I reasoned that the room was white on the whole, but the strange inner-twilight was amplified between its plush walls.   Before the external floor to ceiling windows was a mist of purples and mauves.  In a room of little shadow, the air swirled in a dot matrix; different tones showed through higher and lower concentrations of dots.  Like a thousand images, a thousand panels, conjuring the room from a flick book.   In the swirl of pulp print copy I stopped myself raising a hand to disturb the particles.  I blinked instead and in the flare noticed the huge wall of video screens to my left.   I wasn’t in a comic book; the wall of separate screens diffused a glow of static into the room.  Some words bubbled beneath the snow, New York… Tokyo… Kansas?  I squinted towards the large metal desk at the far end of the room.  Behind it, turned to the gigantic window, stood a figure. His broad shoulders were hunched, his hands clasped behind.  He was surveying the dark skyline, or seemed to be.  In a single poised and powerful movement he raised one arm, inviting me to the large chair in front of the desk. 
            Like an incredible force had lifted me, I suddenly found myself dropping to the plush leather of the chair. I didn’t even feel myself move.
            Suddenly I was reminded me of another meeting, a recent room where I had faced a reticent opponent.  Again I clenched the cards in my pocket for luck as I sat wondering which card was on top.  The question was similar, but this time it wasn’t a swaying ceiling lamp that separated us, just a palpable, thick wall of power.  The lightening spat across metal lines outside, each bolt glancing a reflection from the angular dome of a head before me – a head sat above gigantic shoulders.  In the electricity, I could just make out a sneer under the deep-set brow as a voice baritone enough to break the glass escaped a curled lip.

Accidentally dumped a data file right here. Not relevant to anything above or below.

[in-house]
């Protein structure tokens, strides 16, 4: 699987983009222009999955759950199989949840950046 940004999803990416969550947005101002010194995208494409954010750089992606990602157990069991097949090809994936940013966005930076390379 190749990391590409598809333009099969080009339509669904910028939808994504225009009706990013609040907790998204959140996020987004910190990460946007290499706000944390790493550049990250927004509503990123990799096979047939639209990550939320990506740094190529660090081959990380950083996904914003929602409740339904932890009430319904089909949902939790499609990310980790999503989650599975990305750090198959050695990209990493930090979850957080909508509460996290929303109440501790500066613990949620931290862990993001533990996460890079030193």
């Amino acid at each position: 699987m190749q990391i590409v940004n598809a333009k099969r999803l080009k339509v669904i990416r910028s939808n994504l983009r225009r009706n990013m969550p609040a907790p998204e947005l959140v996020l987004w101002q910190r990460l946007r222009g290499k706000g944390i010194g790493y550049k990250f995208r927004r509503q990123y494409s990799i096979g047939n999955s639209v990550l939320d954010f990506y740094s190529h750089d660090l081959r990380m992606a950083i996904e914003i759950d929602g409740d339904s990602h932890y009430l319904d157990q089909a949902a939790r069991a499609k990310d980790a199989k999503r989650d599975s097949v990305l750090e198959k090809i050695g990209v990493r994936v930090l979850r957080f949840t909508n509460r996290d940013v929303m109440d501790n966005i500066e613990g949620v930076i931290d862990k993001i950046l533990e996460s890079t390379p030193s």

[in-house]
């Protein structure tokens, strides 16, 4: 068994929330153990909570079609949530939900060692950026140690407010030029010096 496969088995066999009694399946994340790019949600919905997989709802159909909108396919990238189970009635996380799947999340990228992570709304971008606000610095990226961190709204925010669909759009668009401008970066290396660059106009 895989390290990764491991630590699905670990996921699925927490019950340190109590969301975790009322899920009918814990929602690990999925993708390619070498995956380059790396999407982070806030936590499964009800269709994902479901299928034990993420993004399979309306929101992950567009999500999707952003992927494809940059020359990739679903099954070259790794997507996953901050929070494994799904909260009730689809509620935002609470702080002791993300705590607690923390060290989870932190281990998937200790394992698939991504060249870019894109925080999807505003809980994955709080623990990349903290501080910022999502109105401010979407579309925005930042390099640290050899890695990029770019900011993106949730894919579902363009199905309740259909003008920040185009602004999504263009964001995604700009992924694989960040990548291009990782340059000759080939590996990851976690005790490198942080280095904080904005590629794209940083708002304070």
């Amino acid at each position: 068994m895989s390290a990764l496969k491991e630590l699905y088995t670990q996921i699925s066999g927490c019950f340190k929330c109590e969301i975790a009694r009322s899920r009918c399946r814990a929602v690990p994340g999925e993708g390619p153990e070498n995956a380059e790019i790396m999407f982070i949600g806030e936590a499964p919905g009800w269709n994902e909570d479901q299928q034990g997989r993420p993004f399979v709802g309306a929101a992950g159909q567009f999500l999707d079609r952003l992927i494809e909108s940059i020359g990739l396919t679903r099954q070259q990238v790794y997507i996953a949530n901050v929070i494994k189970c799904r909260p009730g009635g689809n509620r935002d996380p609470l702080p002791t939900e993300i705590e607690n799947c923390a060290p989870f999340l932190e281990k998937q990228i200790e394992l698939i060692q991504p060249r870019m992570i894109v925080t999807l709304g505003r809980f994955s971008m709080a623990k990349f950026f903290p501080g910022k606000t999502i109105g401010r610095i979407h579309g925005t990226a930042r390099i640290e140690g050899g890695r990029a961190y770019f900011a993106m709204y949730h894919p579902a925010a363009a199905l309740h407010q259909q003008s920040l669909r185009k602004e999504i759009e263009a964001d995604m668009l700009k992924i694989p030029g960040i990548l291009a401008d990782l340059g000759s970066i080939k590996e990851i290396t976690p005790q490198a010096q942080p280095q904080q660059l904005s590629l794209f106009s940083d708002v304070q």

“Why Superman?”
            The words were cold and clipped.  He had a flying problem.  There was anger, resentment and perhaps worry in his voice.  Still, I frowned.

Chapter II

It seemed like the same question every time. 
            I knew I didn’t have long.  That question would be shaped and defined by a mind sharper than my own, delivered through pin-point assassinations fired at me like slivers of kryptonite.  I could feel the entry wounds already.  The eyes held me in cold reflection as I sat there. 
            In the glare, I stammered back before warming to the topic against the ice reflection… 
            Remember, the last son of Krypton is a multi-layered enigma that has been gradually built up over 80 years – the definitive hero with mythic qualities that other superheroes can only hope for.  Man of Steel got a lot of this right and it needed to.  In recent years, Superman’s greatest threat has been the 21st century itself.  It’s a difficult place for an American icon, decked out in primary colours, especially when an uncynical tolerance has faded in the Western world over the last forty years, now to be replaced with apps and touch screens.  Man of Steel tackled that issue first.  It had to.